The short answer is that without courts willing to hold the executive responsible for violations of the most fundamental rights, there is no rule of law (this is my book's main argument, by the way). This really should surprise anyone familiar with the history of our constitutional tradition, which emerged as a response to the argument that no one had the right to hold the executive accountable. The world's leading human rights lawyer (Geoffrey Robertson) detailed this history in The Tyrannicide Brief. As every schoolchild used to know, King Charles I, when put on trial, spoke only once, at the outset of the proceedings. He began his infamous speech by challenging the court's power to judge him:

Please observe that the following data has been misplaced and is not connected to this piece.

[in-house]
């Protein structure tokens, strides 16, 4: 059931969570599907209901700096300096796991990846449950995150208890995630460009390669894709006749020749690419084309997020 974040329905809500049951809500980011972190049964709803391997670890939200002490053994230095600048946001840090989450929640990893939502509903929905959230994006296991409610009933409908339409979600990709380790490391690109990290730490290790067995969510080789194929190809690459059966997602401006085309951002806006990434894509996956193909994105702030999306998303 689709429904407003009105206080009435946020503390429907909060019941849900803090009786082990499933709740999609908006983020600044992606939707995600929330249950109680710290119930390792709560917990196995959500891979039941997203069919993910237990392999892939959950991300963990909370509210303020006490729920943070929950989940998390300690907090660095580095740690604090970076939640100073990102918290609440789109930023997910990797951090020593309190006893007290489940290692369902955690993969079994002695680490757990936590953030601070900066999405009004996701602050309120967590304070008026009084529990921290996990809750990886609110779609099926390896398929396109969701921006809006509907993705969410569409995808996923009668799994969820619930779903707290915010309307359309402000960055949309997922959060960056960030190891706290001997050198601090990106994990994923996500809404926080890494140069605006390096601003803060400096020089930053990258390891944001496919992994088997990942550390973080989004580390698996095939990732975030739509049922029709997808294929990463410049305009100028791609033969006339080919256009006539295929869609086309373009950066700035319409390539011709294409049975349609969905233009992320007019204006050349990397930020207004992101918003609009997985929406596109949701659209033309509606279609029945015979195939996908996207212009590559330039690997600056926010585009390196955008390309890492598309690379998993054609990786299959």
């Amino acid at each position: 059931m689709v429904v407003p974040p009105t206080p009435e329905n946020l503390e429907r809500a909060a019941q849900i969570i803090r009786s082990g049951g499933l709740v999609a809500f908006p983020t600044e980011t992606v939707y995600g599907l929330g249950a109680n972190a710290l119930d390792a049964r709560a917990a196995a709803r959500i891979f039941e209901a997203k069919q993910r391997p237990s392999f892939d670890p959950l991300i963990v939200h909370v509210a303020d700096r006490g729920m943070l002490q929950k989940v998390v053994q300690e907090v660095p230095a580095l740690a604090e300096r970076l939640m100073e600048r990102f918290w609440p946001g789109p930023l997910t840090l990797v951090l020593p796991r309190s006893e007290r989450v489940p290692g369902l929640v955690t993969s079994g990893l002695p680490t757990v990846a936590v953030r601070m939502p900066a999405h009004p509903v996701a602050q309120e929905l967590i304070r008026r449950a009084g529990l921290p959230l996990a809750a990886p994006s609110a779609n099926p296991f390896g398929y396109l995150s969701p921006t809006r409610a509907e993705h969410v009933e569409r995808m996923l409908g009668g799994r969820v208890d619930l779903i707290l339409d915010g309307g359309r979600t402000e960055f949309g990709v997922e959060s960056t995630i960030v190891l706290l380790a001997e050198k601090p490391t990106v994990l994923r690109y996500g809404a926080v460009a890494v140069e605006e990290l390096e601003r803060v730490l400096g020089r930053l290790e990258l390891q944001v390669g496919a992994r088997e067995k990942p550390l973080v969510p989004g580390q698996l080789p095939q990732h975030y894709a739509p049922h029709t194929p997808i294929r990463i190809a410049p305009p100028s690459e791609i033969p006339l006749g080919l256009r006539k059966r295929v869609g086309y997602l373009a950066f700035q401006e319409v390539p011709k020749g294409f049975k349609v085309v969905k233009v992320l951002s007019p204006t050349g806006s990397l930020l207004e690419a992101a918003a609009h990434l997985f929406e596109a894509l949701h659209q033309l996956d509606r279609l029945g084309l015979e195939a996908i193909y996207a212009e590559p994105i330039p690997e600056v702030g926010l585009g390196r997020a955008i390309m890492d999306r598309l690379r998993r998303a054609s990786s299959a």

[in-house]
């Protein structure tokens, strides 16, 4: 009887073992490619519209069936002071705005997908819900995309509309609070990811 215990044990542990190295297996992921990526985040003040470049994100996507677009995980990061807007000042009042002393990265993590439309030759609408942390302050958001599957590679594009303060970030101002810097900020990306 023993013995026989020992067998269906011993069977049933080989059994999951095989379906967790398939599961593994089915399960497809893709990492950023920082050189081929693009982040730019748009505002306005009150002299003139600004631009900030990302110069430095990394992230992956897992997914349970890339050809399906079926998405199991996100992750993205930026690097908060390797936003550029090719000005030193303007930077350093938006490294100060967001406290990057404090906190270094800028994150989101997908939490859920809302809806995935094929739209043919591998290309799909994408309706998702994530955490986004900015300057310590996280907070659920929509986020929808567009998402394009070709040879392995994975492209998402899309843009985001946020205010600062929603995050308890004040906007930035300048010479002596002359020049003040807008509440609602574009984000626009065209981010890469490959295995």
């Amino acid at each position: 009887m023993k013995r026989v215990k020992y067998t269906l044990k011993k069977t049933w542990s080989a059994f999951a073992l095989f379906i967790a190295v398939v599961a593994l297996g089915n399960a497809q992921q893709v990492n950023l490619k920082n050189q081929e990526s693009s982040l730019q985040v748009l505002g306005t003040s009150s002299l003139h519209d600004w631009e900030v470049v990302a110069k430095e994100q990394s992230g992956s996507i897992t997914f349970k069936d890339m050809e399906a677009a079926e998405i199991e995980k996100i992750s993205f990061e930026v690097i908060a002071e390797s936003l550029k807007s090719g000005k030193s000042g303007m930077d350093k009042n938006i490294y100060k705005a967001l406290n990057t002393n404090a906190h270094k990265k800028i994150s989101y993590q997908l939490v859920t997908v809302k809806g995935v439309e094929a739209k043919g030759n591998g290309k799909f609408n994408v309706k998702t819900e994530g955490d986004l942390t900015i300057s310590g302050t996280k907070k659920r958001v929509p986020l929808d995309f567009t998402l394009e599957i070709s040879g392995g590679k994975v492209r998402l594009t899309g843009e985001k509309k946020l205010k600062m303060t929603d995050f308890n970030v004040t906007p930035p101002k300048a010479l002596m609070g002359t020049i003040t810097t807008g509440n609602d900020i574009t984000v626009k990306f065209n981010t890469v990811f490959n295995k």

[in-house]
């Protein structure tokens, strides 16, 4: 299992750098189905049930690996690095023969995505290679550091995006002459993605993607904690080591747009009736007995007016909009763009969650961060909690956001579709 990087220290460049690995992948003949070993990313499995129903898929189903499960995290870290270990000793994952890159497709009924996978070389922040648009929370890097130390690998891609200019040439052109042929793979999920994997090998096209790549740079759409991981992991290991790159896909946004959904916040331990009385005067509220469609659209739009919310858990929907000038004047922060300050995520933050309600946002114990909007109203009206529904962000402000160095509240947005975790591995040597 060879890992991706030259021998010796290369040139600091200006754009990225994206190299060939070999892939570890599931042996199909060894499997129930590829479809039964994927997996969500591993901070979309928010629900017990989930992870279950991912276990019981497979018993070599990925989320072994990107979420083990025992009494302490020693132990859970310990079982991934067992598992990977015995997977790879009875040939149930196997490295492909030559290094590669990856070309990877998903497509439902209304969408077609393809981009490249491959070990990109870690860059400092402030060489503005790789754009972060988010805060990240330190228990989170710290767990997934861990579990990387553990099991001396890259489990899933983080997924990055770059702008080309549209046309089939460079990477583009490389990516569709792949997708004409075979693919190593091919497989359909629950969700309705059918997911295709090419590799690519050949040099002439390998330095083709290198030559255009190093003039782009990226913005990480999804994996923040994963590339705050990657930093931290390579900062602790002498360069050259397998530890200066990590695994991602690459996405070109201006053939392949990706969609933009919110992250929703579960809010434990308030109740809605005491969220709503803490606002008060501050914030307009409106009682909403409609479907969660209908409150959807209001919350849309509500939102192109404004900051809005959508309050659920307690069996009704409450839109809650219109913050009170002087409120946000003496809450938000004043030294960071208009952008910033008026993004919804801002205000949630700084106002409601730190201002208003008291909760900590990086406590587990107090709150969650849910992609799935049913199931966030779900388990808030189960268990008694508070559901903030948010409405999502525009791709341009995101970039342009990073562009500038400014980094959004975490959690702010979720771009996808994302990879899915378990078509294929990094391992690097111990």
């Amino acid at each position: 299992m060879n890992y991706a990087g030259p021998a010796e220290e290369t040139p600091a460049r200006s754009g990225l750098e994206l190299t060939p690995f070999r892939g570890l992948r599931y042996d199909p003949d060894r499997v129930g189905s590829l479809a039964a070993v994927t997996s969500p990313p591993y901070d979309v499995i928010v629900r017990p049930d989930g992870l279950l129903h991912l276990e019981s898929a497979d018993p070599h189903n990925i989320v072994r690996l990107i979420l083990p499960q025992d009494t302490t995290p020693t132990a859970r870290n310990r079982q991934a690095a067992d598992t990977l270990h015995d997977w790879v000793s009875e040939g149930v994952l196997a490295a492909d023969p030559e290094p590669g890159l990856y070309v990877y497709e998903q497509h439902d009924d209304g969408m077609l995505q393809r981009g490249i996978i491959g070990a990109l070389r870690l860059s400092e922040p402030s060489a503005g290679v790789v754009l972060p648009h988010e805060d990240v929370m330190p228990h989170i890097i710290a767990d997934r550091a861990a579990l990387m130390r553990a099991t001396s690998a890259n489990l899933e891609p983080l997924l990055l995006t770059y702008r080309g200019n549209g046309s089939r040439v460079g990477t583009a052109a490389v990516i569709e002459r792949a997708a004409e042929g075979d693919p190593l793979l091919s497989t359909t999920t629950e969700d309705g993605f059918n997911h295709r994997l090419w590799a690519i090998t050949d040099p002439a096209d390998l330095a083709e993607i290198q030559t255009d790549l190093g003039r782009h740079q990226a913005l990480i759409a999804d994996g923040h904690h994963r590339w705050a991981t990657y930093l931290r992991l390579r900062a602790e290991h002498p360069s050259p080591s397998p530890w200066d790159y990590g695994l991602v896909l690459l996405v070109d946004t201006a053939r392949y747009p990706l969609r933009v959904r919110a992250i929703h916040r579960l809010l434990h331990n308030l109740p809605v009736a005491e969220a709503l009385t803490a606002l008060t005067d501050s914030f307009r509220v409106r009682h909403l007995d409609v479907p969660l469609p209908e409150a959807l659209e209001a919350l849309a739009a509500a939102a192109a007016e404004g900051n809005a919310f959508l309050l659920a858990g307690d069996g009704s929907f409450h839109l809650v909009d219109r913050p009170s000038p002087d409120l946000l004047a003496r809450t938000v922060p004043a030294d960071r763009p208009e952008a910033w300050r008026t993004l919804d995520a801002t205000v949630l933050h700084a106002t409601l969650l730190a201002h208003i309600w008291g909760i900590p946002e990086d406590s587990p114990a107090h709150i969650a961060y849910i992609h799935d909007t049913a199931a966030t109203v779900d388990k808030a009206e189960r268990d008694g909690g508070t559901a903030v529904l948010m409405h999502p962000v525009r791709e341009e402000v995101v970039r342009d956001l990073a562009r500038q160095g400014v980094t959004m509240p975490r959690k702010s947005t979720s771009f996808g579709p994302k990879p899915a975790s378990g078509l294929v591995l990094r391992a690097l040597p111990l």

"I would know by what power I am called hither ... I would know by what authority, I mean lawful."

The only answer to this question is the rule of law. If governments are permitted to re-empower the executive to plead in the same manner as Charles I and the defendants at Nuremberg, we have abandoned the idea of a government of laws, and not of men. One might as well allow the president to wear a crown, or let his assistants carry fasces.